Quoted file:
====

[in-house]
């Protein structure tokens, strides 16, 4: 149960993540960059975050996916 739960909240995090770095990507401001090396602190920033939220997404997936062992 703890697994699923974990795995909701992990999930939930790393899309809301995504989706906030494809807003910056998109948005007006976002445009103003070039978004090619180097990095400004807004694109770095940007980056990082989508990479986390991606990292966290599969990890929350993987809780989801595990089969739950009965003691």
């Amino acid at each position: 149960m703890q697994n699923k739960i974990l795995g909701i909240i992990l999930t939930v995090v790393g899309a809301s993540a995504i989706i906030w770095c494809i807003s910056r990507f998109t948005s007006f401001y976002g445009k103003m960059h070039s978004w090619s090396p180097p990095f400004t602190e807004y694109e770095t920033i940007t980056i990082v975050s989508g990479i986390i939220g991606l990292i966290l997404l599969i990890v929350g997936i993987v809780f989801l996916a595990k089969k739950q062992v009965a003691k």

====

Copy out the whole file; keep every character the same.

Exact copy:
[in-house]
């Protein structure tokens, strides 16, 4: 149960993540960059975050996916 739960909240995090770095990507401001090396602190920033939220997404997936062992 703890697994699923974990795995909701992990999930939930790393899309809301995504989706906030494809807003910056998109948005007006976002445009103003070039978004090619180097990095400004807004694109770095940007980056990082989508990479986390991606990292966290599969990890929350993987809780989801595990089969739950009965003691």
């Amino acid at each position: 149960m703890q697994n699923k739960i974990l795995g909701i909240i992990l999930t939930v995090v790393g899309a809301s993540a995504i989706i906030w770095c494809i807003s910056r990507f998109t948005s007006f401001y976002g445009k103003m960059h070039s978004w090619s090396p180097p990095f400004t602190e807004y694109e770095t920033i940007t980056i990082v975050s989508g990479i986390i939220g991606l990292i966290l997404l599969i990890v929350g997936i993987v809780f989801l996916a595990k089969k739950q062992v009965a003691k």